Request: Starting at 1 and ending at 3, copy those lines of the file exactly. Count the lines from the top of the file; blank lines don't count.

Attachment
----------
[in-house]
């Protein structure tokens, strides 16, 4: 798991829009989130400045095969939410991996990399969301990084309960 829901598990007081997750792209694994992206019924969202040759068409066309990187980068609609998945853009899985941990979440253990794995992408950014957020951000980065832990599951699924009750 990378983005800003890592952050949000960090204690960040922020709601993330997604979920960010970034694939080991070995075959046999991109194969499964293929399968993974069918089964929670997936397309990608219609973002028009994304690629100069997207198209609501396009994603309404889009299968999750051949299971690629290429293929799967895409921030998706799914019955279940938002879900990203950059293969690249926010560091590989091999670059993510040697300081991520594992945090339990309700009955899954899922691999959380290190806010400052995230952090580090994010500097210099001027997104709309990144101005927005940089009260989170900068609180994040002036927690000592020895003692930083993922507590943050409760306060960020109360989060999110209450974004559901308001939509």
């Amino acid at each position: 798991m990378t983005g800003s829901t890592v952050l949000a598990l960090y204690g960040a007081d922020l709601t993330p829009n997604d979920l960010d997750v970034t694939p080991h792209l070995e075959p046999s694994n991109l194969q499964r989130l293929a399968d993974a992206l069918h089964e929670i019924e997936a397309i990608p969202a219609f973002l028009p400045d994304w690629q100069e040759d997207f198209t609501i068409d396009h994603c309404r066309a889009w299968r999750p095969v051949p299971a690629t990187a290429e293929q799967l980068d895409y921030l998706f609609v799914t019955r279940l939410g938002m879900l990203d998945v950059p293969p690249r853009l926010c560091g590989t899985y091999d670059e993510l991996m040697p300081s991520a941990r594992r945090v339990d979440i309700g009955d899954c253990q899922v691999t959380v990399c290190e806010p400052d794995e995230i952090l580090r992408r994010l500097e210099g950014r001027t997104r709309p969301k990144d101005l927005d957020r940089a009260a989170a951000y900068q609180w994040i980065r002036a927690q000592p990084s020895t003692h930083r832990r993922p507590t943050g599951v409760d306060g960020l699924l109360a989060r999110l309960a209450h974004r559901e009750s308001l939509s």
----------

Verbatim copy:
[in-house]
């Protein structure tokens, strides 16, 4: 798991829009989130400045095969939410991996990399969301990084309960 829901598990007081997750792209694994992206019924969202040759068409066309990187980068609609998945853009899985941990979440253990794995992408950014957020951000980065832990599951699924009750 990378983005800003890592952050949000960090204690960040922020709601993330997604979920960010970034694939080991070995075959046999991109194969499964293929399968993974069918089964929670997936397309990608219609973002028009994304690629100069997207198209609501396009994603309404889009299968999750051949299971690629290429293929799967895409921030998706799914019955279940938002879900990203950059293969690249926010560091590989091999670059993510040697300081991520594992945090339990309700009955899954899922691999959380290190806010400052995230952090580090994010500097210099001027997104709309990144101005927005940089009260989170900068609180994040002036927690000592020895003692930083993922507590943050409760306060960020109360989060999110209450974004559901308001939509």
């Amino acid at each position: 798991m990378t983005g800003s829901t890592v952050l949000a598990l960090y204690g960040a007081d922020l709601t993330p829009n997604d979920l960010d997750v970034t694939p080991h792209l070995e075959p046999s694994n991109l194969q499964r989130l293929a399968d993974a992206l069918h089964e929670i019924e997936a397309i990608p969202a219609f973002l028009p400045d994304w690629q100069e040759d997207f198209t609501i068409d396009h994603c309404r066309a889009w299968r999750p095969v051949p299971a690629t990187a290429e293929q799967l980068d895409y921030l998706f609609v799914t019955r279940l939410g938002m879900l990203d998945v950059p293969p690249r853009l926010c560091g590989t899985y091999d670059e993510l991996m040697p300081s991520a941990r594992r945090v339990d979440i309700g009955d899954c253990q899922v691999t959380v990399c290190e806010p400052d794995e995230i952090l580090r992408r994010l500097e210099g950014r001027t997104r709309p969301k990144d101005l927005d957020r940089a009260a989170a951000y900068q609180w994040i980065r002036a927690q000592p990084s020895t003692h930083r832990r993922p507590t943050g599951v409760d306060g960020l699924l109360a989060r999110l309960a209450h974004r559901e009750s308001l939509s």